Inside the Collection...as an Intern!

By Lindsey Roark, Arts Intern in Collections

My name is Lindsey Roark, and I am a junior at the University of Memphis. I’m currently working towards a bachelor degree in Business Management with an Art minor. Thanks to the Studio Institute’s Arts Intern program, I was given the opportunity to intern with the Metal Museum in their Curatorial Department. As this is the first year for Memphis to host the Arts Intern program, here is a quick overview to aid your understanding of my internship.


The Arts Intern program spans over nine weeks. I worked from 9:30 am to 5:00 pm Monday through Thursday at the Metal Museum for a total of twenty-eight hours a week. Fridays were what I call field trip days. The eight interns from other organizations and I met up with Amy Foote, the Arts Intern Memphis Program Coordinator, at different museums or art organizations around Memphis. Once there, we took the opportunity to see the facility, learn about its history, and how the organization is operated. A few places we visited were the Memphis Brooks Museum of Art, an encyclopedic art museum; Marshall Arts, a small art gallery/artist residency; and the Stax Museum of American Soul Music, a music museum.



My project for the Museum was to identify, catalog, and store the 40 objects of the Kenneth Lynch Tool Collection, part of the Metal Museum's Permanent Collection. The pieces were a gift from Kenneth Lynch and Sons and were donated to the museum back in 1987-89. Kenneth Lynch (1906 - 1989) had collected an assortment of tools over his metalsmithing career, and the ones donated to the Museum were only a small portion of his tool collection, which consisted of 500 tons of tools by the late 1980s. Lynch began donating and auctioning off this collection in his old age. To learn more about Kenneth Lynch and the tool collection, read my blog post here.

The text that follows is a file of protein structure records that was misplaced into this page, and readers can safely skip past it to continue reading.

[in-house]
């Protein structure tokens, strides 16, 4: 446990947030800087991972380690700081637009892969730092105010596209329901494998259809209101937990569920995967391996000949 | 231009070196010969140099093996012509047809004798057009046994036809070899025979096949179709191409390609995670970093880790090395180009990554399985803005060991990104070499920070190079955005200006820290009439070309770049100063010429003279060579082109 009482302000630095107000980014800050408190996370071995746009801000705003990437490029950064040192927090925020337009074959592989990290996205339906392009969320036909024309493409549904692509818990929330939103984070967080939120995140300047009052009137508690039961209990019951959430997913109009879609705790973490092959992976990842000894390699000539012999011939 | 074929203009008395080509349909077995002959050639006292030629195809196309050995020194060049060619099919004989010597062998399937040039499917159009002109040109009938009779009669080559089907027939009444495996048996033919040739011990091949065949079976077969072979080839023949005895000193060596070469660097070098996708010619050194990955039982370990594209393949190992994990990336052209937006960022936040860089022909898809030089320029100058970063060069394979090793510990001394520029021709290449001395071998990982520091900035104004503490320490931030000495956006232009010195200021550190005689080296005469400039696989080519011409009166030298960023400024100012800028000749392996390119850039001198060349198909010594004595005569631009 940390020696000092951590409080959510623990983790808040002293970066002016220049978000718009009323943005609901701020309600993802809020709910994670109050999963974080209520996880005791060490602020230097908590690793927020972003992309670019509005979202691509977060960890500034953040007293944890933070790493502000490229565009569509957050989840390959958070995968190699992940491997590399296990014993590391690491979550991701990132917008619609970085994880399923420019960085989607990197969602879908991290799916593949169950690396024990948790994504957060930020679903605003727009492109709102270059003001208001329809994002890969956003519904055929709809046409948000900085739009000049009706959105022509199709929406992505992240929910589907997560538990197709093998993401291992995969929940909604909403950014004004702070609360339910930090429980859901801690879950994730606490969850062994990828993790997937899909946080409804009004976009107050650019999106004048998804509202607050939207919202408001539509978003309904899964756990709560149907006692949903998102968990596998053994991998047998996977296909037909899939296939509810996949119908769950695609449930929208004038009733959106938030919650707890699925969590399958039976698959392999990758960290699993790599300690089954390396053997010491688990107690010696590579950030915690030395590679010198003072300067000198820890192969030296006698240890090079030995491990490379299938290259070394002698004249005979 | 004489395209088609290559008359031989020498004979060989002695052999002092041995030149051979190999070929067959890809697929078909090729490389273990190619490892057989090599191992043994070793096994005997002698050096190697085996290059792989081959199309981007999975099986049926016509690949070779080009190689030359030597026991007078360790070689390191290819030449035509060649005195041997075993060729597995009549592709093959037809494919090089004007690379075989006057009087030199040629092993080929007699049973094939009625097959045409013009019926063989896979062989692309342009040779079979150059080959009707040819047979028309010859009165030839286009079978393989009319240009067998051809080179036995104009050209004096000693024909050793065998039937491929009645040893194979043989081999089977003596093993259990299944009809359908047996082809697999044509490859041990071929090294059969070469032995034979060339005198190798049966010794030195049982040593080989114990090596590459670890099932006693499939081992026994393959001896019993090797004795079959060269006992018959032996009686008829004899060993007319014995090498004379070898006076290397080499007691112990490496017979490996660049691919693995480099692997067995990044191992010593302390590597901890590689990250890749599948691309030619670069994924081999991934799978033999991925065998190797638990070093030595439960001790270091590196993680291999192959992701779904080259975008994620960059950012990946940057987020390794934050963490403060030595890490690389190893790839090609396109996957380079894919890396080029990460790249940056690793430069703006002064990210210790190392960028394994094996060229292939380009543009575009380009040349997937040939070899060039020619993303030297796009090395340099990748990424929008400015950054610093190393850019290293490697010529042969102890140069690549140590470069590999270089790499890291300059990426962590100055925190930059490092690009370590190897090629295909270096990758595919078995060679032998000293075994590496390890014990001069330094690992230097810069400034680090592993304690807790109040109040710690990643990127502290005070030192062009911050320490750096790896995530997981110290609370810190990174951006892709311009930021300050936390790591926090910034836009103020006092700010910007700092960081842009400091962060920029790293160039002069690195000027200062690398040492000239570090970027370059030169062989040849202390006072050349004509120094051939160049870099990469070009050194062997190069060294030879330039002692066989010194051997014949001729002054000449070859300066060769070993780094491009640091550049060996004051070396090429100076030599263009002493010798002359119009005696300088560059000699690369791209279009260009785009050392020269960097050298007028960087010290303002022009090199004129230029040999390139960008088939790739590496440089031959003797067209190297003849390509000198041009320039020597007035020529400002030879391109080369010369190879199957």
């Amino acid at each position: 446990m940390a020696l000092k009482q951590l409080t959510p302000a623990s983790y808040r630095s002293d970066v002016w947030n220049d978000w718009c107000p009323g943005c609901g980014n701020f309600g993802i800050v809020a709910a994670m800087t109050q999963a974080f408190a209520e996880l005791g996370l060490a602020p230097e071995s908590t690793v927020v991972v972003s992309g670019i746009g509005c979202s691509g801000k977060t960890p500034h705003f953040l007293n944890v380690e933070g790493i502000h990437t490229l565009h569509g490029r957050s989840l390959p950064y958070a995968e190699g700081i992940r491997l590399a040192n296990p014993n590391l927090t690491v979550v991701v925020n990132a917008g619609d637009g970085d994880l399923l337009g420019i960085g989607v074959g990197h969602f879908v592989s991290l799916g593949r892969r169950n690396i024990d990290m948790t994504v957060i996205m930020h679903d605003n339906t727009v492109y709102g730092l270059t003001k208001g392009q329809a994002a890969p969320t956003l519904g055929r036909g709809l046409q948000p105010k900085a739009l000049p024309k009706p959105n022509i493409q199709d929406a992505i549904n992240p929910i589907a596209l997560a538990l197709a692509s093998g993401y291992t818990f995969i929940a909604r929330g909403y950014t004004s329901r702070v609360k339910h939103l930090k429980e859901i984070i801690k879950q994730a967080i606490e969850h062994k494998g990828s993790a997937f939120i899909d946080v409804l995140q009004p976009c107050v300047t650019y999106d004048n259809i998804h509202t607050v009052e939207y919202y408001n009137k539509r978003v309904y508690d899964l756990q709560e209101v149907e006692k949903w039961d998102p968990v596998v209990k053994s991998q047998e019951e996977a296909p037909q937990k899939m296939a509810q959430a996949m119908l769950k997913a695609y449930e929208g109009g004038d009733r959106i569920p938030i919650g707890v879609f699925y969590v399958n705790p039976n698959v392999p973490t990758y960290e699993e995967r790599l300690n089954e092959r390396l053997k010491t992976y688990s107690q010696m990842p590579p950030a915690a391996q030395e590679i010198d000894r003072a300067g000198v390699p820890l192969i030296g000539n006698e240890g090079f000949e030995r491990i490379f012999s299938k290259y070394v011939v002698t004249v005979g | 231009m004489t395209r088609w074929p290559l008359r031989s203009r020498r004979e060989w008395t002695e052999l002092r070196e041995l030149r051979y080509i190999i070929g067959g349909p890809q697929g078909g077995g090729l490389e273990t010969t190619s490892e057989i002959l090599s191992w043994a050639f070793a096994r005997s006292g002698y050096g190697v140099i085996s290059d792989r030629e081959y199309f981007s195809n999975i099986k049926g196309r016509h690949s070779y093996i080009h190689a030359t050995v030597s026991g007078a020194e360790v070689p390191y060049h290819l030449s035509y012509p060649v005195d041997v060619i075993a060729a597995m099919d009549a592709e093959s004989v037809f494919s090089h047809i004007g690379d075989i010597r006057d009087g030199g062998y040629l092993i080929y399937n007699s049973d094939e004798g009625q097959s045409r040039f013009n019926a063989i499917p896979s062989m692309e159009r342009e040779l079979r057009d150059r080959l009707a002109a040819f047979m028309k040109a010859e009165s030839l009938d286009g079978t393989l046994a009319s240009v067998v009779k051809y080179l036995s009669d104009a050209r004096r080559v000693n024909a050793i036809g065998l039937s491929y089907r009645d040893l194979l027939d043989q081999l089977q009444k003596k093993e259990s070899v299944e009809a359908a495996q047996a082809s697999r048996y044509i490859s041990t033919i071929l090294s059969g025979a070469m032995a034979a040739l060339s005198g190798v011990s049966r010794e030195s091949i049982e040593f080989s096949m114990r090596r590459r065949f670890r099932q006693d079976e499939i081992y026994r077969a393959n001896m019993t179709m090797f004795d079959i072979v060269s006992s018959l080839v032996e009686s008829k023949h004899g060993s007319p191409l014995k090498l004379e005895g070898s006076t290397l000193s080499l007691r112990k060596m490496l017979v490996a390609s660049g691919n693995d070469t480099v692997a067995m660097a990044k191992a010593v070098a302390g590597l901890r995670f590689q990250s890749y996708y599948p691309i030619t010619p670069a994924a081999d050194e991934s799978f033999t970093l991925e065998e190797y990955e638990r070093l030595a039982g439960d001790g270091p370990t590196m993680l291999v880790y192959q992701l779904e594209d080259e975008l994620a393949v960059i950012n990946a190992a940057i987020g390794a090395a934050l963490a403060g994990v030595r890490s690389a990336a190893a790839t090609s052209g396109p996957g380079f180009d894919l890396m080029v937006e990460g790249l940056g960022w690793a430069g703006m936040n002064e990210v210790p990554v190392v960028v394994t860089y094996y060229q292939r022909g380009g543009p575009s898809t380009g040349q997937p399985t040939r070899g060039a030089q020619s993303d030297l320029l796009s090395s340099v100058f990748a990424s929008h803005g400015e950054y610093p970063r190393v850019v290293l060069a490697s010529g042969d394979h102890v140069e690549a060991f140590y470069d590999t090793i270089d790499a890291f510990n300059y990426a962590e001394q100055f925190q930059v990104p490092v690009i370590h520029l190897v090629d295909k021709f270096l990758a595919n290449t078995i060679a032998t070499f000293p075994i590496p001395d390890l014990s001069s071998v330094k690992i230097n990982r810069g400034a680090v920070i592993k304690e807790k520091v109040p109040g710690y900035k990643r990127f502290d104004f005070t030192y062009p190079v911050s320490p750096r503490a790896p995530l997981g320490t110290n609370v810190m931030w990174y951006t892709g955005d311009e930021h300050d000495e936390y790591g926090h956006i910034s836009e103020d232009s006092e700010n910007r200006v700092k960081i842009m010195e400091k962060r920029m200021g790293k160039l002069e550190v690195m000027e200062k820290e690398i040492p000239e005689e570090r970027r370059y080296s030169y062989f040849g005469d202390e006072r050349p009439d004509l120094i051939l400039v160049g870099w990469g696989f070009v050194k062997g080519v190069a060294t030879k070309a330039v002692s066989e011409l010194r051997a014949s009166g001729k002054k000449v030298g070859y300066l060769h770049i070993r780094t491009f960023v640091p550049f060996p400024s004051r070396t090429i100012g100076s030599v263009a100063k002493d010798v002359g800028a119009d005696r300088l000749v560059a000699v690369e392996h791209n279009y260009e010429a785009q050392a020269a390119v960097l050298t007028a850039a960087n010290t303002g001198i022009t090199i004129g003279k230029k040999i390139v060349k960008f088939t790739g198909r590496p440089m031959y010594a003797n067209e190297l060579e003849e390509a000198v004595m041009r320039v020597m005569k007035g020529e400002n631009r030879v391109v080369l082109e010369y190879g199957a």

In June, after receiving a full tour of the Metal Museum’s grounds, seeing foundry and smithy demonstrations, and meeting the staff, I began tackling the research phase of my project. Part of the collection had been recorded and conditioned back in 1989 and 1997, which aided the start of my research greatly. I began by identifying the objects and giving each of them a name. A few pieces were clearly axes or hammerheads, but my goal was to provide specific names such as rising hammerhead or hewing ax. There were a few objects harder to identify, such as the recingle. Most of the first two weeks, I went not knowing what to call the piece. On one of my trips to the library, I came across a french book, Glossaire Du Collectionneur D'outils, and discovered the recingle. The recingle was challenging to research due to most of the writing that talked about it was in french, but thankfully, we have Google translate. Once I felt I had enough information about the objects, Kenneth Lynch, and his company, I was prepared to move on to conditioning the objects.



Week three of my internship was spent helping with changing out a temporary exhibition. The Metal Museum has a series called Tributaries, where they support three to four “underrepresented and under-recognized metal artists with solo exhibitions”(1) each year. I worked with the curatorial team, Nan Cook, the Exhibitions Manager; my supervisor Brooke Garcia, the Collections Manager & Registrar; and Kevin Burge, the Metal Museum’s Preparator and Repairs Specialist, to take down the exhibition Tributaries: Jill Baker Gower | Reflection show and install Tributaries: Monica Coyne in its place. We began by taking down Gower’s work and packing the pieces for shipment. At the Museum, it's customary to repackage an artist's work in the same way they shipped it to the Museum. We used photos of the artwork being unpacked to put them back the same way, similar to a puzzle. Once Gover’s work was packed away for shipment, we moved on to preparing the space for Coyne’s work. We patched, sanded, and repainted any holes in the walls. When the paint had dried, we brought up vitrines and pedestals for the new exhibit, that were cleaned and repainted as necessary. Once the room was ready, we started installing Coyne’s work. Lastly, we did any minor clean-up to prepare the exhibition for the Opening Reception. On July 14th, I got to meet and speak with Monica Coyne at her artist talk, bringing the process to a full circle. This was an opportunity I am appreciative of since it allowed me to get hands-on experience with handling artwork along with preparing pedestals and walls for an exhibition.